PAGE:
To make huge changes, start by making tiny changes in your life, one at a time.
In 2003, Sir Dave Brailsford took over the British Cycling Team. He wasn’t a professional coach, and he’d only been an amateur cyclist.
Instead of trying to rebuild the perennially weak cycling team from scratch, Brailsford implemented a business strategy called the aggregation of marginal gains. He simply tried to improve every aspect of the cyclists’ lives—training, nutrition, sleep, and equipment—by 1%.
He didn’t go out looking for new sponsors; some bike companies even refused to sell to the team because they were so bad. Instead, he first improved their seats to make them more comfortable. And he didn’t implement a radical diet change or workout regime; he simply improved each by 1% at a time. When a new tiny gain had been realized, he asked himself, “How do I improve this feature by 1% NOW?”
In 2008, the British Cycling team won 8 gold medals, 4 silver, and 2 bronze: More medals than in its entire history combined. Then Sir Bradley Wiggins and Chris Froome, two members of the team, won the Tour de France four times combined over the next decade.
Aggregating small wins WORKS. They add up to huge changes.
You don’t need a radical new keto diet. You don’t need a “detox” (they’re fake anyway). You don’t need to start jogging five miles every morning. You just need to take one tiny step.
My training has been very focused for the last six months, and I’m training HARD. But my nutrition sucks: Working from home most of the time means every food is available all the time, and it’s all amazing. Gabi is a great cook, and the coffee maker is always running. I knew I needed to get my nutrition back in line for my brain’s sake … and my body’s. But this year, I didn’t jump right back into the Zone or count macros to balance out my blood sugar. This year, I just started writing it down.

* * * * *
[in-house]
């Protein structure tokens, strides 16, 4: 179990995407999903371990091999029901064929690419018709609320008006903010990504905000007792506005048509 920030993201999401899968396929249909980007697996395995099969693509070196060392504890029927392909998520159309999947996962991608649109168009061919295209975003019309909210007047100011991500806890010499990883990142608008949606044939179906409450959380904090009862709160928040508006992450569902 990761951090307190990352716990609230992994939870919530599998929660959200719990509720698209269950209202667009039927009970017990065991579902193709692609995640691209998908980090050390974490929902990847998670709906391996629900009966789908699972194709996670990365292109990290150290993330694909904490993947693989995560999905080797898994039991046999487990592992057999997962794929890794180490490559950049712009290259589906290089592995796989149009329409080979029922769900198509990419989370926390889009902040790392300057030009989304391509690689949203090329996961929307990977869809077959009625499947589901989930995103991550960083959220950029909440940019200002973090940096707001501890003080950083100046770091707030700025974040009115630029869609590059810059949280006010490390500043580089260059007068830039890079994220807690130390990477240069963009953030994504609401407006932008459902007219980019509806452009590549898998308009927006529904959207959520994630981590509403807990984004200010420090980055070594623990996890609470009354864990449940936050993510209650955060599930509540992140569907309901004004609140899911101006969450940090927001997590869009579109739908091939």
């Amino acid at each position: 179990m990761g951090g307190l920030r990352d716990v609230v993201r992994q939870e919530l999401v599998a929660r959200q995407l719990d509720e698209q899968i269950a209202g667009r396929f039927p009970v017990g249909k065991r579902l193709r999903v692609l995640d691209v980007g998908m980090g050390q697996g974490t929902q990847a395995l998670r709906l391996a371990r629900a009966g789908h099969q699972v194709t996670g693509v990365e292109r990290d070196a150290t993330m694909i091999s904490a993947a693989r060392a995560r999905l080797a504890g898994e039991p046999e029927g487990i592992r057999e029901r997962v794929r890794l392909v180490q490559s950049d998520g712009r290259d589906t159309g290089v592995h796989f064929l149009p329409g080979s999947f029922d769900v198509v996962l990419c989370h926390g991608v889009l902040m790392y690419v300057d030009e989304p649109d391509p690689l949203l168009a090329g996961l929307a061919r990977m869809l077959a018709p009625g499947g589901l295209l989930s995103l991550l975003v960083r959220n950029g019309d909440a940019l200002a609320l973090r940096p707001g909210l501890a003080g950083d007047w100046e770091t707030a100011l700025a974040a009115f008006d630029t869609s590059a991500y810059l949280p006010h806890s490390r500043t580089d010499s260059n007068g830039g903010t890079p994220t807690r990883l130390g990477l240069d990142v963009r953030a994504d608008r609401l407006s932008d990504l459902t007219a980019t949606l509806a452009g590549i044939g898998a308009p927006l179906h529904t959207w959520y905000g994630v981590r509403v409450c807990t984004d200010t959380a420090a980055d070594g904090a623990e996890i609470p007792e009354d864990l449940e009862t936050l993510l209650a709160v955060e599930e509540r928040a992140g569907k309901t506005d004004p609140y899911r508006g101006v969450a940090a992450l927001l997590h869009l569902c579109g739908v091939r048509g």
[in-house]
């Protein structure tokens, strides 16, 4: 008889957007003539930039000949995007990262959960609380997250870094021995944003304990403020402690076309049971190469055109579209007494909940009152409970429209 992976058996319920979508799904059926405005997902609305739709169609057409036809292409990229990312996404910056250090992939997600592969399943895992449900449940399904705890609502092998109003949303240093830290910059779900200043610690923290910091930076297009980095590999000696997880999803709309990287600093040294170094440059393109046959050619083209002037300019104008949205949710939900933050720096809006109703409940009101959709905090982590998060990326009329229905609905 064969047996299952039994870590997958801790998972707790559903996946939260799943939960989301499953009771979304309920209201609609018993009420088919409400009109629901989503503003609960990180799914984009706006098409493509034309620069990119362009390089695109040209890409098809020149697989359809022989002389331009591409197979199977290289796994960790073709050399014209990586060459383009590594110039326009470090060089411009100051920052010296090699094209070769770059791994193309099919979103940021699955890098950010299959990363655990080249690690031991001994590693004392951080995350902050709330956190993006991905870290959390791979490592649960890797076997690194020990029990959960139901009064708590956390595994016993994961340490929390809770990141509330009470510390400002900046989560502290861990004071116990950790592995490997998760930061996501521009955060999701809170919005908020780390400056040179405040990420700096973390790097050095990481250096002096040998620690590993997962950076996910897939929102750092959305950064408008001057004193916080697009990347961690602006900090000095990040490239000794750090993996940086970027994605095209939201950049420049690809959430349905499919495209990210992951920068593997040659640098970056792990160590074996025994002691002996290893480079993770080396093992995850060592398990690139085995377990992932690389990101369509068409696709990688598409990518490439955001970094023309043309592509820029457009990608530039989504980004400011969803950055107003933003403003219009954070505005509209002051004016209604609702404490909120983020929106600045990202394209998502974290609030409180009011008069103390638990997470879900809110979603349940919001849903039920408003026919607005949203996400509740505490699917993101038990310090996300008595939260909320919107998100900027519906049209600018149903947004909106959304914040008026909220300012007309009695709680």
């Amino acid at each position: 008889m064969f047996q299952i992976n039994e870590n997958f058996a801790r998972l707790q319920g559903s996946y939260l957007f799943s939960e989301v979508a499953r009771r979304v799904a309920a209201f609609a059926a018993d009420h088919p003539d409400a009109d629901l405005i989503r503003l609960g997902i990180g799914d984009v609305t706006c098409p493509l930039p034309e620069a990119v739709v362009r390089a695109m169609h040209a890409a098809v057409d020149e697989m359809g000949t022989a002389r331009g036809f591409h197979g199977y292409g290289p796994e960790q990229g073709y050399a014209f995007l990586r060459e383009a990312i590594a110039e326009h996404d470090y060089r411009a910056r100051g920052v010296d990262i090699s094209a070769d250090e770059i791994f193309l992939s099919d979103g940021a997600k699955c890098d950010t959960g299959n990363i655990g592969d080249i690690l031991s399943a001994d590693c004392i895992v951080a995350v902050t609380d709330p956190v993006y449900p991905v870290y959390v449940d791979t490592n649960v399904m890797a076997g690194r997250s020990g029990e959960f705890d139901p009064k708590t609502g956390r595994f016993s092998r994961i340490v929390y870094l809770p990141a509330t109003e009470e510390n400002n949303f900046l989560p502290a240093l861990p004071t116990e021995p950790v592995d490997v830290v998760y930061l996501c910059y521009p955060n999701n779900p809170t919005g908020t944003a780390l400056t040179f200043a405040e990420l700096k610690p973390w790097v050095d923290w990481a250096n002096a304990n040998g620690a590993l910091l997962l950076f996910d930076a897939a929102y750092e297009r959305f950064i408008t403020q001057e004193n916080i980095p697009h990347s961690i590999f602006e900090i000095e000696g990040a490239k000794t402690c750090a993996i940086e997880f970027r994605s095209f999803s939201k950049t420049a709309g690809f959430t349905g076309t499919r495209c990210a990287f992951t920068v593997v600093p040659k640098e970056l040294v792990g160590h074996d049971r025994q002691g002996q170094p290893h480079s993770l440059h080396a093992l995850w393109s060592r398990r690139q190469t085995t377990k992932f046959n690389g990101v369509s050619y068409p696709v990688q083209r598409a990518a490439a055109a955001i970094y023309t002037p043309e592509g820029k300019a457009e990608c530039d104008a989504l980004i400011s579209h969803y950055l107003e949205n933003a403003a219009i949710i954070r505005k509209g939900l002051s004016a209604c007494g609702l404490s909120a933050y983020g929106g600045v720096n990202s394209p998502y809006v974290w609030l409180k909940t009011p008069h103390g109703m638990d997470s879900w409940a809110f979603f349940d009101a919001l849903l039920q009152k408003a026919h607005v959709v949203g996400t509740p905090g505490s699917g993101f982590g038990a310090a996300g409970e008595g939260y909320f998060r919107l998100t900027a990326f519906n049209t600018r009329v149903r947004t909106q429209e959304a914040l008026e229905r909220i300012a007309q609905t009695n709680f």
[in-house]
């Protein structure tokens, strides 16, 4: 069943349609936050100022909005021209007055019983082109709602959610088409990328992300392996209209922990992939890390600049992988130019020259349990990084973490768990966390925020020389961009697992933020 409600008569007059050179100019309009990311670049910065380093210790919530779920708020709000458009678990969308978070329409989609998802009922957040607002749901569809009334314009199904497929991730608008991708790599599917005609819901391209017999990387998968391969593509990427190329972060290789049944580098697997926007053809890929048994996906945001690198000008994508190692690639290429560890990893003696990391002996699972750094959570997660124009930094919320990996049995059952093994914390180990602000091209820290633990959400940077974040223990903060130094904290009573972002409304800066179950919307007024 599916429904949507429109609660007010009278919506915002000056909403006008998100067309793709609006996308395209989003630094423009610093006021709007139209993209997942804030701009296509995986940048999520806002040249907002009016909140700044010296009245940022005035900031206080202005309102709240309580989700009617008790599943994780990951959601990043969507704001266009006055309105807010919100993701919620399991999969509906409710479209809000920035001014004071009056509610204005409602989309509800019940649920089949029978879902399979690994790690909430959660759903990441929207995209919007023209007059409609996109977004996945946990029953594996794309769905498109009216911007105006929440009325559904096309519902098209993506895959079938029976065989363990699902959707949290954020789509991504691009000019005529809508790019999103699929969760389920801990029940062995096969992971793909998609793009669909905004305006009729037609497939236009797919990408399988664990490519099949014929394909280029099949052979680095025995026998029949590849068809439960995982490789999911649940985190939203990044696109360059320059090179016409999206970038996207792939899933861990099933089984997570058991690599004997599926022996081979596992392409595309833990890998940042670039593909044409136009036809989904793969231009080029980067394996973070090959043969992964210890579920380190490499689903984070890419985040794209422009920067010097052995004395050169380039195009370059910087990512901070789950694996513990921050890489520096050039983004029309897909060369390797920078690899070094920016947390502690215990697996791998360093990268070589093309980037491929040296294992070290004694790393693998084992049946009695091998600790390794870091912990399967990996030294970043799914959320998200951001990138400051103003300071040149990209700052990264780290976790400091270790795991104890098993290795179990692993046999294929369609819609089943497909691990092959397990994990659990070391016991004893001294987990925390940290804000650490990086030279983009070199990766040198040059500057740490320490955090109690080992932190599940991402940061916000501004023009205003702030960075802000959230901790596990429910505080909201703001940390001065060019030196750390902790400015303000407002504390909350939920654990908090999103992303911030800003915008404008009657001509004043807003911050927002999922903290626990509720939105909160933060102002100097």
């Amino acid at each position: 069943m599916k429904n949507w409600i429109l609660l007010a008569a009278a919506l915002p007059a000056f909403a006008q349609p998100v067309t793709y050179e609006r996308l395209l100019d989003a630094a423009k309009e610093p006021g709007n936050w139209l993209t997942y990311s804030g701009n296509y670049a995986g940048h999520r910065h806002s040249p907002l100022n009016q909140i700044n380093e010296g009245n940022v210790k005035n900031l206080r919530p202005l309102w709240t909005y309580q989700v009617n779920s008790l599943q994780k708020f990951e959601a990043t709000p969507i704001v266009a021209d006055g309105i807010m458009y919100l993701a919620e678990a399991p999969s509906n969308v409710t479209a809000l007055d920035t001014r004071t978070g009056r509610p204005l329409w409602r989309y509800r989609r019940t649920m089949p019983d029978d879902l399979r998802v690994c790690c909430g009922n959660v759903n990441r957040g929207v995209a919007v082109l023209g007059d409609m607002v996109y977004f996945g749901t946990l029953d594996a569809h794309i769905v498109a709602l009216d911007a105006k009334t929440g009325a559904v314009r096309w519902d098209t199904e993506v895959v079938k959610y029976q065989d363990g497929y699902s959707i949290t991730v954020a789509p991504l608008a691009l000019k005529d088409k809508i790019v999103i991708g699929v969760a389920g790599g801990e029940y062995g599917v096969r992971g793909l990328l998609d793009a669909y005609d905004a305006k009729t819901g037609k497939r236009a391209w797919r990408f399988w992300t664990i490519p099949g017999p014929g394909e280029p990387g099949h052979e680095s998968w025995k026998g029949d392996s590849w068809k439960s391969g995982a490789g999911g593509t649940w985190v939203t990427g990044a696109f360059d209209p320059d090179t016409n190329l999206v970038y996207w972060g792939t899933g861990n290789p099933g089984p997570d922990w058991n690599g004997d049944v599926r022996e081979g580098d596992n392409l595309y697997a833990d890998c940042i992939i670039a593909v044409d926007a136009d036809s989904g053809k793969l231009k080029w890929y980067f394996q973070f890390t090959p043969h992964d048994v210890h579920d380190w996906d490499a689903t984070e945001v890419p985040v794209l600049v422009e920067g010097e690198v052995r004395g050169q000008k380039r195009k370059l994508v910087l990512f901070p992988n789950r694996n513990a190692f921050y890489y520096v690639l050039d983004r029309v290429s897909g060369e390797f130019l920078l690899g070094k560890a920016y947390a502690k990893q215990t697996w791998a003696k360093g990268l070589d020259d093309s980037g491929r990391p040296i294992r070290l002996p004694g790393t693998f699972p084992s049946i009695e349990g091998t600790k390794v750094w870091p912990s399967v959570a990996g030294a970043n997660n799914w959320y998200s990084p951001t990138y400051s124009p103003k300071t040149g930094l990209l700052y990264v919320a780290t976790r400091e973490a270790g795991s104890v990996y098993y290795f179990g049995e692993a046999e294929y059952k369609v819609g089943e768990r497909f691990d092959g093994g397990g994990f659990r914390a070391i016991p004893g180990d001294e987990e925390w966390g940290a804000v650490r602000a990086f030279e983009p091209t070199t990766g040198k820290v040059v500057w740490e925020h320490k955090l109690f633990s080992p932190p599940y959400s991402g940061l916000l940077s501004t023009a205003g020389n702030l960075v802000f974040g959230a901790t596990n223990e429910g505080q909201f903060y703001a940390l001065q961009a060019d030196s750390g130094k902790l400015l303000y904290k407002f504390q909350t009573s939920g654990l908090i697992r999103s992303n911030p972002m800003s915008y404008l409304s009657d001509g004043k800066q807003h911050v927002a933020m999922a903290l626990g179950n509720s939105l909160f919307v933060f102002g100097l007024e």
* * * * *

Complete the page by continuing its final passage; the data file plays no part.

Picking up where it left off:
I downloaded the MyFitnessPal app because it i’d used in the past and wanted to take part in our nutrition challenge at Capacity. I started recording my food. Guess what? I immediately started thinking more before each meal. I didn’t track calories or make use of the macro balancing feature. I literally just started entering my food into the app. That’s it.
If your diet is already solid, you can start by just doing 10 squats. Call it a day. Try for 11–or 10 push-ups the next day. But don’t think about that yet: just move. The huge changes will magically appear, but you have to start.
I love having a coach. I just have to show up, and the coach tells me what to do. Maybe that’s your first small step: Sign up for a free No-Sweat Intro and let Jamie tell you what you should do first. Or just do one squat and start tracking your food. After 365 days, if you improve by 1% each day, you’ll be over 30 TIMES more fit!